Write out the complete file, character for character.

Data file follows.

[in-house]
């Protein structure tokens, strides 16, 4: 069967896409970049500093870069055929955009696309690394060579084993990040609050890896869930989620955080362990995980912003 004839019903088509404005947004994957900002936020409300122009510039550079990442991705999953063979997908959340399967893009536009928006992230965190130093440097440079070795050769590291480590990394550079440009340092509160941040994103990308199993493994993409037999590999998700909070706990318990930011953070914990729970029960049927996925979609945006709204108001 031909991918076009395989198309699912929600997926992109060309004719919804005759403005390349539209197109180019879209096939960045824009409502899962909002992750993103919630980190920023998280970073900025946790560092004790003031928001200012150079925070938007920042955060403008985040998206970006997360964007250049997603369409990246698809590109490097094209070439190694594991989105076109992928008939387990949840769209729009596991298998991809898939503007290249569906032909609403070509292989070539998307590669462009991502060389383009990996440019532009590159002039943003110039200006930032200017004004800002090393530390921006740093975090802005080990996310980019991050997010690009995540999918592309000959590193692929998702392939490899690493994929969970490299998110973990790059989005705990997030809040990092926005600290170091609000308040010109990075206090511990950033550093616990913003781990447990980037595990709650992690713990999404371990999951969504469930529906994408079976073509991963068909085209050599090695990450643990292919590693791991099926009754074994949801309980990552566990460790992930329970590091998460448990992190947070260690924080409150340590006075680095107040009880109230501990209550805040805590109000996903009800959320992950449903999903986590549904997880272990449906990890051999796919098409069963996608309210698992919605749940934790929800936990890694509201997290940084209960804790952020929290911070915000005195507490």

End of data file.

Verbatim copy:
[in-house]
């Protein structure tokens, strides 16, 4: 069967896409970049500093870069055929955009696309690394060579084993990040609050890896869930989620955080362990995980912003 004839019903088509404005947004994957900002936020409300122009510039550079990442991705999953063979997908959340399967893009536009928006992230965190130093440097440079070795050769590291480590990394550079440009340092509160941040994103990308199993493994993409037999590999998700909070706990318990930011953070914990729970029960049927996925979609945006709204108001 031909991918076009395989198309699912929600997926992109060309004719919804005759403005390349539209197109180019879209096939960045824009409502899962909002992750993103919630980190920023998280970073900025946790560092004790003031928001200012150079925070938007920042955060403008985040998206970006997360964007250049997603369409990246698809590109490097094209070439190694594991989105076109992928008939387990949840769209729009596991298998991809898939503007290249569906032909609403070509292989070539998307590669462009991502060389383009990996440019532009590159002039943003110039200006930032200017004004800002090393530390921006740093975090802005080990996310980019991050997010690009995540999918592309000959590193692929998702392939490899690493994929969970490299998110973990790059989005705990997030809040990092926005600290170091609000308040010109990075206090511990950033550093616990913003781990447990980037595990709650992690713990999404371990999951969504469930529906994408079976073509991963068909085209050599090695990450643990292919590693791991099926009754074994949801309980990552566990460790992930329970590091998460448990992190947070260690924080409150340590006075680095107040009880109230501990209550805040805590109000996903009800959320992950449903999903986590549904997880272990449906990890051999796919098409069963996608309210698992919605749940934790929800936990890694509201997290940084209960804790952020929290911070915000005195507490």